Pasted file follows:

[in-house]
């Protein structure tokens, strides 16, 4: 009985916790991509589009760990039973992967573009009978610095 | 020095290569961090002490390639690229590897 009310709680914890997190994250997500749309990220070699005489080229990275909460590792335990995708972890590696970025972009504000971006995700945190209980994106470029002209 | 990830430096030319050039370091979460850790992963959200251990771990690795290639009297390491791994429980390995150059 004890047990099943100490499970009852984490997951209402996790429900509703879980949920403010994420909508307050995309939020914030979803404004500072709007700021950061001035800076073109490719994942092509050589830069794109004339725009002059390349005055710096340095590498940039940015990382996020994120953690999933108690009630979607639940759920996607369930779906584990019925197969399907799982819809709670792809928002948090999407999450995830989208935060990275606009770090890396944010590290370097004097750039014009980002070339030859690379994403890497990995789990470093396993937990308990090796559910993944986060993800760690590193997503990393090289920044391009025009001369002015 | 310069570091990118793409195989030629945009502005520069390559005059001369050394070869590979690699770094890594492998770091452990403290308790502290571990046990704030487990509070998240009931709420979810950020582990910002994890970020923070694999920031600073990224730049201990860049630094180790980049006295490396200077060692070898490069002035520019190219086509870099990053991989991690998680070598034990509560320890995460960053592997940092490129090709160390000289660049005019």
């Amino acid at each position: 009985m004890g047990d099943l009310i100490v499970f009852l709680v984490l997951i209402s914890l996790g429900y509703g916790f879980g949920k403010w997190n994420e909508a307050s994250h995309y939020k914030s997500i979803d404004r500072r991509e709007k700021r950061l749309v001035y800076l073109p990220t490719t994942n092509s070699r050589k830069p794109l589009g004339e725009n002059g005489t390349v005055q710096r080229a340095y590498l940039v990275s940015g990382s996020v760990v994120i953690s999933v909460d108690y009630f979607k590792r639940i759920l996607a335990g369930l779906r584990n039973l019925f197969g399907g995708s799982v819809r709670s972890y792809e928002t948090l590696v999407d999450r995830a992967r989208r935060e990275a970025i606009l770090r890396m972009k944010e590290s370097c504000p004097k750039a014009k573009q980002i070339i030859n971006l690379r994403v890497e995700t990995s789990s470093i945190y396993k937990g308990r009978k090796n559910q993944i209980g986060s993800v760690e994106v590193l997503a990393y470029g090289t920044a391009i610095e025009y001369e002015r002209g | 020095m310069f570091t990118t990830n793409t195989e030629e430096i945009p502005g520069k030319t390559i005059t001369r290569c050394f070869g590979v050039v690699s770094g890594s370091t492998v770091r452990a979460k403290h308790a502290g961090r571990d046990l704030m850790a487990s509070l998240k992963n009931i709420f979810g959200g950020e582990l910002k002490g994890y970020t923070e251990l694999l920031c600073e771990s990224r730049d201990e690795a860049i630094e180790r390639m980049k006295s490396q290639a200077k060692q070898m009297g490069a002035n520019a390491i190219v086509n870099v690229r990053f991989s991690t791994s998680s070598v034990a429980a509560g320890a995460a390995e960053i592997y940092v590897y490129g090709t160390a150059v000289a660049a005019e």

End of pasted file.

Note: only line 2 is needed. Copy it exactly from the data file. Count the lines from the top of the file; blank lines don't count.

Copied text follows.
């Protein structure tokens, strides 16, 4: 009985916790991509589009760990039973992967573009009978610095 | 020095290569961090002490390639690229590897 009310709680914890997190994250997500749309990220070699005489080229990275909460590792335990995708972890590696970025972009504000971006995700945190209980994106470029002209 | 990830430096030319050039370091979460850790992963959200251990771990690795290639009297390491791994429980390995150059 004890047990099943100490499970009852984490997951209402996790429900509703879980949920403010994420909508307050995309939020914030979803404004500072709007700021950061001035800076073109490719994942092509050589830069794109004339725009002059390349005055710096340095590498940039940015990382996020994120953690999933108690009630979607639940759920996607369930779906584990019925197969399907799982819809709670792809928002948090999407999450995830989208935060990275606009770090890396944010590290370097004097750039014009980002070339030859690379994403890497990995789990470093396993937990308990090796559910993944986060993800760690590193997503990393090289920044391009025009001369002015 | 310069570091990118793409195989030629945009502005520069390559005059001369050394070869590979690699770094890594492998770091452990403290308790502290571990046990704030487990509070998240009931709420979810950020582990910002994890970020923070694999920031600073990224730049201990860049630094180790980049006295490396200077060692070898490069002035520019190219086509870099990053991989991690998680070598034990509560320890995460960053592997940092490129090709160390000289660049005019």